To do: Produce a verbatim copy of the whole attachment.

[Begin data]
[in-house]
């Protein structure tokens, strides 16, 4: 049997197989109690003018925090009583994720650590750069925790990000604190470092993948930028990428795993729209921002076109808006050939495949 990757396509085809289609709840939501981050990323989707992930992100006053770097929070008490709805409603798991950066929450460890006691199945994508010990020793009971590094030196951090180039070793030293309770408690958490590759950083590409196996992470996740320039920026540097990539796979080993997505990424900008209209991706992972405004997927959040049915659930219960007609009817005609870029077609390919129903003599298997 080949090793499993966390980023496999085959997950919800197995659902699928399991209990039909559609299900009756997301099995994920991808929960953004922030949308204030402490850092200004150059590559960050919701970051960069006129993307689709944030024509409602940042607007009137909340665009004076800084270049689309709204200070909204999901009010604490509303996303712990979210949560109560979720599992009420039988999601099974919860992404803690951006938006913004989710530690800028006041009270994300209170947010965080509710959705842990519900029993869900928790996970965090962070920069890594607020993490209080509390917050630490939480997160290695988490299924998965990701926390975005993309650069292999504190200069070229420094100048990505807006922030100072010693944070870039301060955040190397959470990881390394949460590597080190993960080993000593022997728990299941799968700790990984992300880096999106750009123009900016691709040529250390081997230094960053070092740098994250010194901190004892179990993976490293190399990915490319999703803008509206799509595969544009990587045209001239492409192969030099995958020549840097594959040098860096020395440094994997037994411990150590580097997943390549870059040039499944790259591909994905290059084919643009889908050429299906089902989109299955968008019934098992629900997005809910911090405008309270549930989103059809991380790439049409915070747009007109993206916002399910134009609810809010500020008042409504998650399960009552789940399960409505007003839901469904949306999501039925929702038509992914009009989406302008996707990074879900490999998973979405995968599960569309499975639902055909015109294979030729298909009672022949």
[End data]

[in-house]
């Protein structure tokens, strides 16, 4: 049997197989109690003018925090009583994720650590750069925790990000604190470092993948930028990428795993729209921002076109808006050939495949 990757396509085809289609709840939501981050990323989707992930992100006053770097929070008490709805409603798991950066929450460890006691199945994508010990020793009971590094030196951090180039070793030293309770408690958490590759950083590409196996992470996740320039920026540097990539796979080993997505990424900008209209991706992972405004997927959040049915659930219960007609009817005609870029077609390919129903003599298997 080949090793499993966390980023496999085959997950919800197995659902699928399991209990039909559609299900009756997301099995994920991808929960953004922030949308204030402490850092200004150059590559960050919701970051960069006129993307689709944030024509409602940042607007009137909340665009004076800084270049689309709204200070909204999901009010604490509303996303712990979210949560109560979720599992009420039988999601099974919860992404803690951006938006913004989710530690800028006041009270994300209170947010965080509710959705842990519900029993869900928790996970965090962070920069890594607020993490209080509390917050630490939480997160290695988490299924998965990701926390975005993309650069292999504190200069070229420094100048990505807006922030100072010693944070870039301060955040190397959470990881390394949460590597080190993960080993000593022997728990299941799968700790990984992300880096999106750009123009900016691709040529250390081997230094960053070092740098994250010194901190004892179990993976490293190399990915490319999703803008509206799509595969544009990587045209001239492409192969030099995958020549840097594959040098860096020395440094994997037994411990150590580097997943390549870059040039499944790259591909994905290059084919643009889908050429299906089902989109299955968008019934098992629900997005809910911090405008309270549930989103059809991380790439049409915070747009007109993206916002399910134009609810809010500020008042409504998650399960009552789940399960409505007003839901469904949306999501039925929702038509992914009009989406302008996707990074879900490999998973979405995968599960569309499975639902055909015109294979030729298909009672022949």